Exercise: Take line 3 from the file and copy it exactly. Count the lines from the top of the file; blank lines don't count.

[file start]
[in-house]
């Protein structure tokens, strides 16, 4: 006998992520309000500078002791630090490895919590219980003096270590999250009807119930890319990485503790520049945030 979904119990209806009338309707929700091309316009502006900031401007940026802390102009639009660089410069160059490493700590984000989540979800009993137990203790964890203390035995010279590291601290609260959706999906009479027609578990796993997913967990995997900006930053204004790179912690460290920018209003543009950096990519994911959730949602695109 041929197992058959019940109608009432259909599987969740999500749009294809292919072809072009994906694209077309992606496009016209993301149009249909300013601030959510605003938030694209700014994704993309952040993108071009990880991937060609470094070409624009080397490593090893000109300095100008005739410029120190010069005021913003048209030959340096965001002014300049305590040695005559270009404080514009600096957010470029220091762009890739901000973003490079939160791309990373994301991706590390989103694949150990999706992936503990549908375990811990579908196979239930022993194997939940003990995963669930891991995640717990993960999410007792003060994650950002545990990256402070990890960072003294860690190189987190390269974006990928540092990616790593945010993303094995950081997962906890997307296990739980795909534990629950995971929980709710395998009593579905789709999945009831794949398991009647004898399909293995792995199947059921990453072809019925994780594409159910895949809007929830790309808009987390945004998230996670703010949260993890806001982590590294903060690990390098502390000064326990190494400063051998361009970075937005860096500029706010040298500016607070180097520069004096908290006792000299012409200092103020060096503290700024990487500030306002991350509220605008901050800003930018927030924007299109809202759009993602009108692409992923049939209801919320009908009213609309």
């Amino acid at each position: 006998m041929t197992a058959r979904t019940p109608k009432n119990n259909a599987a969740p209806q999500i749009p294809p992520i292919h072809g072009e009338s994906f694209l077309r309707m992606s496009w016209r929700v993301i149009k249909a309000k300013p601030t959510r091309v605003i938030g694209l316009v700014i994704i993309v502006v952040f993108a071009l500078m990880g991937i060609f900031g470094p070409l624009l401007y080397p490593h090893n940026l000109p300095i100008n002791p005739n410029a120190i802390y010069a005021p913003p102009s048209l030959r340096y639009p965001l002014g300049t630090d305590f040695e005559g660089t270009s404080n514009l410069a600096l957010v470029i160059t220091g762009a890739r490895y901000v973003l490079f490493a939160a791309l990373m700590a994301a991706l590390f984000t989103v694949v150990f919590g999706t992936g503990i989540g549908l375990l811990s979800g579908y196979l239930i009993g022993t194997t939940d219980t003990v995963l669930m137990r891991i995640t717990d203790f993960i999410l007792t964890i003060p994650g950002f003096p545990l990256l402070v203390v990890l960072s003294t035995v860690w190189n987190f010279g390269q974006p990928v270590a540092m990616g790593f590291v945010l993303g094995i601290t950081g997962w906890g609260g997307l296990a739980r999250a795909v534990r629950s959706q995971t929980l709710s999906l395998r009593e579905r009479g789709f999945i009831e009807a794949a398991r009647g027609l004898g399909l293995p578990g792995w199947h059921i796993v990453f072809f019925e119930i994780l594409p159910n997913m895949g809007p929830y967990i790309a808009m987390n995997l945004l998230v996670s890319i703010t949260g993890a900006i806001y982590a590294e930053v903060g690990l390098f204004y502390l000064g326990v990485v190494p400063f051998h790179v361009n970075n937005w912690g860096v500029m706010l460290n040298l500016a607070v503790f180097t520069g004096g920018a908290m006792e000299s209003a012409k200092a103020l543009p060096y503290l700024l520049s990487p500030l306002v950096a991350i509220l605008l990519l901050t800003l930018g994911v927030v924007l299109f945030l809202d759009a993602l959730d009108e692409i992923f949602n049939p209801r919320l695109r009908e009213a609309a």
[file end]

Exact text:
């Amino acid at each position: 006998m041929t197992a058959r979904t019940p109608k009432n119990n259909a599987a969740p209806q999500i749009p294809p992520i292919h072809g072009e009338s994906f694209l077309r309707m992606s496009w016209r929700v993301i149009k249909a309000k300013p601030t959510r091309v605003i938030g694209l316009v700014i994704i993309v502006v952040f993108a071009l500078m990880g991937i060609f900031g470094p070409l624009l401007y080397p490593h090893n940026l000109p300095i100008n002791p005739n410029a120190i802390y010069a005021p913003p102009s048209l030959r340096y639009p965001l002014g300049t630090d305590f040695e005559g660089t270009s404080n514009l410069a600096l957010v470029i160059t220091g762009a890739r490895y901000v973003l490079f490493a939160a791309l990373m700590a994301a991706l590390f984000t989103v694949v150990f919590g999706t992936g503990i989540g549908l375990l811990s979800g579908y196979l239930i009993g022993t194997t939940d219980t003990v995963l669930m137990r891991i995640t717990d203790f993960i999410l007792t964890i003060p994650g950002f003096p545990l990256l402070v203390v990890l960072s003294t035995v860690w190189n987190f010279g390269q974006p990928v270590a540092m990616g790593f590291v945010l993303g094995i601290t950081g997962w906890g609260g997307l296990a739980r999250a795909v534990r629950s959706q995971t929980l709710s999906l395998r009593e579905r009479g789709f999945i009831e009807a794949a398991r009647g027609l004898g399909l293995p578990g792995w199947h059921i796993v990453f072809f019925e119930i994780l594409p159910n997913m895949g809007p929830y967990i790309a808009m987390n995997l945004l998230v996670s890319i703010t949260g993890a900006i806001y982590a590294e930053v903060g690990l390098f204004y502390l000064g326990v990485v190494p400063f051998h790179v361009n970075n937005w912690g860096v500029m706010l460290n040298l500016a607070v503790f180097t520069g004096g920018a908290m006792e000299s209003a012409k200092a103020l543009p060096y503290l700024l520049s990487p500030l306002v950096a991350i509220l605008l990519l901050t800003l930018g994911v927030v924007l299109f945030l809202d759009a993602l959730d009108e692409i992923f949602n049939p209801r919320l695109r009908e009213a609309a």